How much do we really know about the universe around us? The numbers most adults remember from school are no longer valid. New research with the latest advanced technology is uncovering a successively more complex universe. How much of the universe is an illusion?
When we look up at the stars at night, we see less than a tenth of what is there. The rest of the universe consists of some kind of unknown matter, called for want of a better description, “dark matter.” What is this dark matter that makes up the rest of the universe? How can we find out when we cannot detect it? These “dark” forms are radically different from the forces and matter we know, the protons, neutrons and electrons. If there is so much unknown matter in the universe, how does that influence our understanding of the fundamental building blocks of our universe?
Particle physicists have shown us that atoms are not the smallest units of matter. Small entities (particles??) called quarks and leptons are accepted at present to be the fundamental units forming matter. There are indications that there may be a new group of particles we have not discovered yet, super-symmetric particles.
We meet the unknown every day; it is not something only particle physicists and astrophysicists deal with. Mass is something science still does not understand. We can measure its effect when we weigh our food or ourselves, but we do not know what it is.
Even a vacuum is not what we think it is, empty space; in fact it is unlikely that empty space exists. The “empty” vacuum of space is seething with activity, as quantum effects constantly produce particles and antiparticles, only to disappear moments later. Scientists still do not fully understand these processes.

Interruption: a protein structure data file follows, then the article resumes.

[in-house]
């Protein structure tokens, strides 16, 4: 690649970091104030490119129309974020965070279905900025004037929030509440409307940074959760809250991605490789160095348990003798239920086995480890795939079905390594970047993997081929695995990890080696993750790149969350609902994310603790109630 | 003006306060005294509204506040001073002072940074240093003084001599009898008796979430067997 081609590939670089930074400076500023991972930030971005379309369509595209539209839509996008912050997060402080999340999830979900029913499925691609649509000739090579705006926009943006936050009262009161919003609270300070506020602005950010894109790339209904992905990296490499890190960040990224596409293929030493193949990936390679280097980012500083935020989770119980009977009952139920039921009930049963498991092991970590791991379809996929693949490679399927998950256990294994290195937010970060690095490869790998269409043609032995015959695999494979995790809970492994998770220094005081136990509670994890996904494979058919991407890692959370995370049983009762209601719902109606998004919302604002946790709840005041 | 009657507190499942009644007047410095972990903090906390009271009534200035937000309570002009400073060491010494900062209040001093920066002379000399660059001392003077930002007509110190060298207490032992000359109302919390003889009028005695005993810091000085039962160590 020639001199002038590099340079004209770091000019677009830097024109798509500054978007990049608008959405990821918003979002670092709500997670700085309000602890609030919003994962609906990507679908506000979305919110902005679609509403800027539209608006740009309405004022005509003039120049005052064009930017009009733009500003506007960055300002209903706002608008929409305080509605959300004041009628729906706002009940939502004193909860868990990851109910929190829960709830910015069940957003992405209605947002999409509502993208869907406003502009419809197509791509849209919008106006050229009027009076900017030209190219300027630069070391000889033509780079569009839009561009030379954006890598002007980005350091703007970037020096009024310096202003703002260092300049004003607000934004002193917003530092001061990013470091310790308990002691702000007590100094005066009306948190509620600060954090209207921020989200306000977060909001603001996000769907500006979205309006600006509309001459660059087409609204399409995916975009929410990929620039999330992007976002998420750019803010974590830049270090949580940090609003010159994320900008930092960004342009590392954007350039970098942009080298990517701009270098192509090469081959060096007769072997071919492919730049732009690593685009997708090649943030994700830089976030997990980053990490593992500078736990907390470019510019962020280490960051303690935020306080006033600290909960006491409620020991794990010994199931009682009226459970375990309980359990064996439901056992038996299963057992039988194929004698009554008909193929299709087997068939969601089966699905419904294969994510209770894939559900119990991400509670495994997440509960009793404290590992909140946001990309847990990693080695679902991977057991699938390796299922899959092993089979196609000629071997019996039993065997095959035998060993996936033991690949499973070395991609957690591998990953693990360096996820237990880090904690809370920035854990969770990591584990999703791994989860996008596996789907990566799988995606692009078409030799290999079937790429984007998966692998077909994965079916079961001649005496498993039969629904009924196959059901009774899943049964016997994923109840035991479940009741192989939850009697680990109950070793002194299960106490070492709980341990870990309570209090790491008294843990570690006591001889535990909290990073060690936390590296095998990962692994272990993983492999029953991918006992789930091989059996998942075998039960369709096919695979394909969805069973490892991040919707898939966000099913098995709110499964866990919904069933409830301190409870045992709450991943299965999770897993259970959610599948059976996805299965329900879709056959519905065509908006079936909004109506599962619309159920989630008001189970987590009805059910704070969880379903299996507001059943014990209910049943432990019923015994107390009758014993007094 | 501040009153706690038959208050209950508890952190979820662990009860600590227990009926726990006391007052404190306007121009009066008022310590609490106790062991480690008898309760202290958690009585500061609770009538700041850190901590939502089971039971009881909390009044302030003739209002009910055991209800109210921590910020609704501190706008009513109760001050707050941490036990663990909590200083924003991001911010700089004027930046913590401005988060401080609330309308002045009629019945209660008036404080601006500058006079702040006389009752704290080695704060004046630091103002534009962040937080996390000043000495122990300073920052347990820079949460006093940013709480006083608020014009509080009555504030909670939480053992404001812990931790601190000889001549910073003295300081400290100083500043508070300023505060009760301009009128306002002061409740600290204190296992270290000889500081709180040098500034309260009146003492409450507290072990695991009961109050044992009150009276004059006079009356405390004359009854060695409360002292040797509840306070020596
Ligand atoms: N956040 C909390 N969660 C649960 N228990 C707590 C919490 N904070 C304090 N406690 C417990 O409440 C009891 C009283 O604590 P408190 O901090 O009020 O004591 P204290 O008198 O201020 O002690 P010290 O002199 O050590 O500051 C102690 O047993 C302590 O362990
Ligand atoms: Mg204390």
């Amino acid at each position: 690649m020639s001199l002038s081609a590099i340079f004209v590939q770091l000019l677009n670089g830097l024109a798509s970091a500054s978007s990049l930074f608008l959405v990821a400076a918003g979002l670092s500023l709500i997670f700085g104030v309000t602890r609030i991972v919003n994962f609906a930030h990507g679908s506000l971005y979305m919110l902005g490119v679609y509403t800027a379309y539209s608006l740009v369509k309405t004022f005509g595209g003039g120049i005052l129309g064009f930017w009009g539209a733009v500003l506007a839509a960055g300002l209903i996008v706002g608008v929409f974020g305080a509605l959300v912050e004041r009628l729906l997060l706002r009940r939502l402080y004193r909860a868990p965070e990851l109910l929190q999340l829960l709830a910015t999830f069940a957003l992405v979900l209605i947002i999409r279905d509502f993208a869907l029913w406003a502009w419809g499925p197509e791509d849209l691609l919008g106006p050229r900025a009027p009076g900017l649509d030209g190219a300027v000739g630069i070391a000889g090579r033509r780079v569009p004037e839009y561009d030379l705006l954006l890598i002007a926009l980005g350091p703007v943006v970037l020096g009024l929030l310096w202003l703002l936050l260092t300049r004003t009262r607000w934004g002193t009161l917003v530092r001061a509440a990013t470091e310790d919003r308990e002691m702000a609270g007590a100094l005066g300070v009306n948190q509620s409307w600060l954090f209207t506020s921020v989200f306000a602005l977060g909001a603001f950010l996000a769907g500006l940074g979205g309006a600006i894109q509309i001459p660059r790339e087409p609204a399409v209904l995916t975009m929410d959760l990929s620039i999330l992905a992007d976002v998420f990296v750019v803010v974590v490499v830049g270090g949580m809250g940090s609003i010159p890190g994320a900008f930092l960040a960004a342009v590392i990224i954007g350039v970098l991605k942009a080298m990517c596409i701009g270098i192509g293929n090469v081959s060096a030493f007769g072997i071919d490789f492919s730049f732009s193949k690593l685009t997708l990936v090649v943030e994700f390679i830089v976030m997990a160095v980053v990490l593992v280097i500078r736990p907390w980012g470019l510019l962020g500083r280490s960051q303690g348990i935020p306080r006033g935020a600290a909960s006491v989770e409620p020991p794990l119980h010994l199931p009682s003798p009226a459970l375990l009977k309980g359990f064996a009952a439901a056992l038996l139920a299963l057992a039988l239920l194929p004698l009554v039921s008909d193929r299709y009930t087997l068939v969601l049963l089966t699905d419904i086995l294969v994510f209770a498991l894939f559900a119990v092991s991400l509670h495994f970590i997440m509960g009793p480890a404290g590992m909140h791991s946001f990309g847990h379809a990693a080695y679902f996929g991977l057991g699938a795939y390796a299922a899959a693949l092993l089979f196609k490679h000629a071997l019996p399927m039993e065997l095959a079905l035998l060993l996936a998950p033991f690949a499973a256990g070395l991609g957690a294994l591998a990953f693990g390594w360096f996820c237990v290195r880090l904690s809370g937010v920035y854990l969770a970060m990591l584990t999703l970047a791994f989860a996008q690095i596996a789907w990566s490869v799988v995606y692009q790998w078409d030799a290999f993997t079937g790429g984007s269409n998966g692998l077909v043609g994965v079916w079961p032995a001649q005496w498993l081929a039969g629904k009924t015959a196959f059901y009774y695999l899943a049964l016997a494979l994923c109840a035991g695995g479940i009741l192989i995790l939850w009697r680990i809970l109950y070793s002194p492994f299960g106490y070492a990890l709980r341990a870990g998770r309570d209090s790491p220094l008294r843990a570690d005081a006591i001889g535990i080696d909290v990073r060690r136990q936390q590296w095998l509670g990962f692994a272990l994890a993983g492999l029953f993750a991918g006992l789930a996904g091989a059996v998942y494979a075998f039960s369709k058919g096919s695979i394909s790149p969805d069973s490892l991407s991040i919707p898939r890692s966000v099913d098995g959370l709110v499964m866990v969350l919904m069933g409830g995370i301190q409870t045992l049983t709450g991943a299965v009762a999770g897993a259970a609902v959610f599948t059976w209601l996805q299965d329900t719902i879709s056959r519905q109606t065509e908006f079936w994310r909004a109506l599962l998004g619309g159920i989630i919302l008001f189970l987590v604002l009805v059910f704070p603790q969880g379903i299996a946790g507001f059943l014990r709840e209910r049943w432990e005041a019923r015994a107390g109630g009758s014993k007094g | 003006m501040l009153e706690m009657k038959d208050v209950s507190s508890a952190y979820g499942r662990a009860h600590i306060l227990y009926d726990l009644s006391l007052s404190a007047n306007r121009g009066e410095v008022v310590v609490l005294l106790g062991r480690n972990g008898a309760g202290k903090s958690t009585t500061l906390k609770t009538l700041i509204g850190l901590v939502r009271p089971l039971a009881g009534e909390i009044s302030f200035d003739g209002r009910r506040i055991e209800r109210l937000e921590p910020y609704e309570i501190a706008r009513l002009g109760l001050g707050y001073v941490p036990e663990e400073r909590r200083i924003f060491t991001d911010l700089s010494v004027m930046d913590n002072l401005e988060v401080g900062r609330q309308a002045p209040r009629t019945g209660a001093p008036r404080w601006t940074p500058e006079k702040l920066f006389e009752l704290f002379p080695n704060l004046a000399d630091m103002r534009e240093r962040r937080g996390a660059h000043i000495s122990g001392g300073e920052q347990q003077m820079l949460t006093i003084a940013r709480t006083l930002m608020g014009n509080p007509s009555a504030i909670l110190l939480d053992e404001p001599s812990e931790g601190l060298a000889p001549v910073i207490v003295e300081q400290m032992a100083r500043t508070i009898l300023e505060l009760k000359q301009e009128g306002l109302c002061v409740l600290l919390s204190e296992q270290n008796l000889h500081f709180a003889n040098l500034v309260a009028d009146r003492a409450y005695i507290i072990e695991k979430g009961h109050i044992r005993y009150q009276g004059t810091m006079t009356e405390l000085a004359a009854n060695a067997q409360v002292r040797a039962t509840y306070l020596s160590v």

Leaving the subatomic world and looking again at stars, our galaxy the Milky Way, is spinning faster than we thought a few years ago and it has 50% more mass than we thought a few years ago. The latest speed check was 600,000 mils pr hour, which is about a million kilometres per hour.
These highly complex studies are about the simplest basic building blocks of matter and energy. When we look at life, the complexity increases about a zillion fold. Whenever I hear someone flippantly speaking about evolution, I never fail to be amazed at how little people think through their beliefs. That anything can exist at all is beyond the realms of fantasy. It is totally impossible according to the basic Laws of Science.
Even though life and existence itself is difficult to understand, there is something even more complex and intriguing. Consciousness. Are there physical laws from which human consciousness emerges? Does the brain have microscopic structures within neurons to create quantum pathways? Or, is consciousness immaterial.
Why is it, if we are only a collection of molecules, that we ponder the meaning of life?
If we consider why we believe what we believe, here is a video to ponder.